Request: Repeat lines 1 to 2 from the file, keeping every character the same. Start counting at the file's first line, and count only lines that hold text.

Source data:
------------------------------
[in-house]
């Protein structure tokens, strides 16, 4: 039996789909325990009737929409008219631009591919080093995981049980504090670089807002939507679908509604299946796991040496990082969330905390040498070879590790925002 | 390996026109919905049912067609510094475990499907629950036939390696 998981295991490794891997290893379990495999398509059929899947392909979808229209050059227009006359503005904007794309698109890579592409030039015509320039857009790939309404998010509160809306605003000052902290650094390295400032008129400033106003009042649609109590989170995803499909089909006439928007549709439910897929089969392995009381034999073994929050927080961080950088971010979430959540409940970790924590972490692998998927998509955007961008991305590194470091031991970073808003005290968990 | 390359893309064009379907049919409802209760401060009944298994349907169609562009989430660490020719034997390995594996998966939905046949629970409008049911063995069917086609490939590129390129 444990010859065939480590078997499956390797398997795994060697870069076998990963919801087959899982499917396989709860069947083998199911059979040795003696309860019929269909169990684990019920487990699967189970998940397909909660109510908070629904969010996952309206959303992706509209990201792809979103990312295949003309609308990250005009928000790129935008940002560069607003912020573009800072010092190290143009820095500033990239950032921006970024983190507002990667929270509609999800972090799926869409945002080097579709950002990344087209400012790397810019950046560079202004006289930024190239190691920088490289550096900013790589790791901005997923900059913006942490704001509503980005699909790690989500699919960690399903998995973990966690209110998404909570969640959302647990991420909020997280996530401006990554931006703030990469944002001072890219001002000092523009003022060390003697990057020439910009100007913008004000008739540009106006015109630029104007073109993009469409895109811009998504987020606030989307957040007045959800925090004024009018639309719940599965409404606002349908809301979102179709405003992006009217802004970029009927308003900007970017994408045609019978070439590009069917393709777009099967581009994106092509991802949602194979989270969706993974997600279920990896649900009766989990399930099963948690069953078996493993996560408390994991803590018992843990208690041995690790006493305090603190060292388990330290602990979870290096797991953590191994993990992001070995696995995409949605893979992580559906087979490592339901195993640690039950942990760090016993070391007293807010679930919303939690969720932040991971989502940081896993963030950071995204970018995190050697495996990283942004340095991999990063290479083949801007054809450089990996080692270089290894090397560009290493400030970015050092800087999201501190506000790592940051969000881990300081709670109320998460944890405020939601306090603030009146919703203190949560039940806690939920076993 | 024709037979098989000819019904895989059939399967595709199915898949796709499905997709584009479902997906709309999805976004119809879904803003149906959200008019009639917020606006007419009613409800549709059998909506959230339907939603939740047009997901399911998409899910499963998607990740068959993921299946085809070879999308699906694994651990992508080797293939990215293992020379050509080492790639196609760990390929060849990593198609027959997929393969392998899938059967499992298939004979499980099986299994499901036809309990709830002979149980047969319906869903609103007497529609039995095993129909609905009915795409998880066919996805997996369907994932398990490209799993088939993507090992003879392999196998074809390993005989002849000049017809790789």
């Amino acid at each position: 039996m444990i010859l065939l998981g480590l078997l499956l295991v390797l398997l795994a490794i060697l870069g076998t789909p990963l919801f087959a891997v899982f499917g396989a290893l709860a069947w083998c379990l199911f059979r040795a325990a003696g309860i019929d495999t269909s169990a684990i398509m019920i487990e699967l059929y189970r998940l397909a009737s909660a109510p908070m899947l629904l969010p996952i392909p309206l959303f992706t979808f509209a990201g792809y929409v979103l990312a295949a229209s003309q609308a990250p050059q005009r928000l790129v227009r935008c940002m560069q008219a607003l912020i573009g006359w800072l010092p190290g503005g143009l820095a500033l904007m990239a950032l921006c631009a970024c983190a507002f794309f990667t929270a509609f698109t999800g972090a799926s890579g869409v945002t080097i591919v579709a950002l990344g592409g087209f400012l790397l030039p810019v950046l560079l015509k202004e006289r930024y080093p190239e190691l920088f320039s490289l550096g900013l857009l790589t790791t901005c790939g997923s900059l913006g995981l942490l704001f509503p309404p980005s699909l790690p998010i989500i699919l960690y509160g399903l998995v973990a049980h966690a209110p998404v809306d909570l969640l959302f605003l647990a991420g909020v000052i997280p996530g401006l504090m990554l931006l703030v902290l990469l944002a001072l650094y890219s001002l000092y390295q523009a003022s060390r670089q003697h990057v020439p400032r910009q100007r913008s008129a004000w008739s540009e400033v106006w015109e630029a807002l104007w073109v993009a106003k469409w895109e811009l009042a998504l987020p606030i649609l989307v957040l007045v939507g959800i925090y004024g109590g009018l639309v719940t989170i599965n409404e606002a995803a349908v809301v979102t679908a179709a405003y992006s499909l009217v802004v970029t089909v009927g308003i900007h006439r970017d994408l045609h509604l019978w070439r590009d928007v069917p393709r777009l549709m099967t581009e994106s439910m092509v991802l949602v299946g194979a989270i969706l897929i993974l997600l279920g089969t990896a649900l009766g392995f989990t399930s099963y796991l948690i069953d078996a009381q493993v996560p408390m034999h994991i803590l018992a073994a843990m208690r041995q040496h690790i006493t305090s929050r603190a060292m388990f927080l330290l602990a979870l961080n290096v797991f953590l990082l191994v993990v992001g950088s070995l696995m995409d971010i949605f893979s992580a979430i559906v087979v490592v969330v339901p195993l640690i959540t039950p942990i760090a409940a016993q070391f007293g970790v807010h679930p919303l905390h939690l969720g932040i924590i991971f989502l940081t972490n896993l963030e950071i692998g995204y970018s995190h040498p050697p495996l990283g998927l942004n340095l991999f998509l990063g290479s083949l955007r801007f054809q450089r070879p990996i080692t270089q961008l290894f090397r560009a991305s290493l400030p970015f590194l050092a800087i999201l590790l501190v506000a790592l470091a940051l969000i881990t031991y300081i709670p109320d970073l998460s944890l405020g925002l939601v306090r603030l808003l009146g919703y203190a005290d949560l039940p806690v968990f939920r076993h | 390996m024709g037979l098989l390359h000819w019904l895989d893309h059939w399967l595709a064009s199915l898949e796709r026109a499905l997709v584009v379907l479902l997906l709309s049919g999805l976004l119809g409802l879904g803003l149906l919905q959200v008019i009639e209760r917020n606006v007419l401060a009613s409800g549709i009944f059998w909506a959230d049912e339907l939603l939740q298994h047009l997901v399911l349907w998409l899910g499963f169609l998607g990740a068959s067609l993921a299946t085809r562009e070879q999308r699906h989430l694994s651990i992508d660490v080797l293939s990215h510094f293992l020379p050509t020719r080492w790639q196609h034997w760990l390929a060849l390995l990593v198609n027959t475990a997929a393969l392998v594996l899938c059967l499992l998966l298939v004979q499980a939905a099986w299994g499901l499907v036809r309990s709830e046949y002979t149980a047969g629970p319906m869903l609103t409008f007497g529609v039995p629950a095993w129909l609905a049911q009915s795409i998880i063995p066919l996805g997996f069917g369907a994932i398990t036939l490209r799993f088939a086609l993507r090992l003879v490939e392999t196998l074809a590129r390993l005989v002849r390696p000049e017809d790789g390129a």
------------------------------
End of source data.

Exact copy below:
[in-house]
């Protein structure tokens, strides 16, 4: 039996789909325990009737929409008219631009591919080093995981049980504090670089807002939507679908509604299946796991040496990082969330905390040498070879590790925002 | 390996026109919905049912067609510094475990499907629950036939390696 998981295991490794891997290893379990495999398509059929899947392909979808229209050059227009006359503005904007794309698109890579592409030039015509320039857009790939309404998010509160809306605003000052902290650094390295400032008129400033106003009042649609109590989170995803499909089909006439928007549709439910897929089969392995009381034999073994929050927080961080950088971010979430959540409940970790924590972490692998998927998509955007961008991305590194470091031991970073808003005290968990 | 390359893309064009379907049919409802209760401060009944298994349907169609562009989430660490020719034997390995594996998966939905046949629970409008049911063995069917086609490939590129390129 444990010859065939480590078997499956390797398997795994060697870069076998990963919801087959899982499917396989709860069947083998199911059979040795003696309860019929269909169990684990019920487990699967189970998940397909909660109510908070629904969010996952309206959303992706509209990201792809979103990312295949003309609308990250005009928000790129935008940002560069607003912020573009800072010092190290143009820095500033990239950032921006970024983190507002990667929270509609999800972090799926869409945002080097579709950002990344087209400012790397810019950046560079202004006289930024190239190691920088490289550096900013790589790791901005997923900059913006942490704001509503980005699909790690989500699919960690399903998995973990966690209110998404909570969640959302647990991420909020997280996530401006990554931006703030990469944002001072890219001002000092523009003022060390003697990057020439910009100007913008004000008739540009106006015109630029104007073109993009469409895109811009998504987020606030989307957040007045959800925090004024009018639309719940599965409404606002349908809301979102179709405003992006009217802004970029009927308003900007970017994408045609019978070439590009069917393709777009099967581009994106092509991802949602194979989270969706993974997600279920990896649900009766989990399930099963948690069953078996493993996560408390994991803590018992843990208690041995690790006493305090603190060292388990330290602990979870290096797991953590191994993990992001070995696995995409949605893979992580559906087979490592339901195993640690039950942990760090016993070391007293807010679930919303939690969720932040991971989502940081896993963030950071995204970018995190050697495996990283942004340095991999990063290479083949801007054809450089990996080692270089290894090397560009290493400030970015050092800087999201501190506000790592940051969000881990300081709670109320998460944890405020939601306090603030009146919703203190949560039940806690939920076993 | 024709037979098989000819019904895989059939399967595709199915898949796709499905997709584009479902997906709309999805976004119809879904803003149906959200008019009639917020606006007419009613409800549709059998909506959230339907939603939740047009997901399911998409899910499963998607990740068959993921299946085809070879999308699906694994651990992508080797293939990215293992020379050509080492790639196609760990390929060849990593198609027959997929393969392998899938059967499992298939004979499980099986299994499901036809309990709830002979149980047969319906869903609103007497529609039995095993129909609905009915795409998880066919996805997996369907994932398990490209799993088939993507090992003879392999196998074809390993005989002849000049017809790789």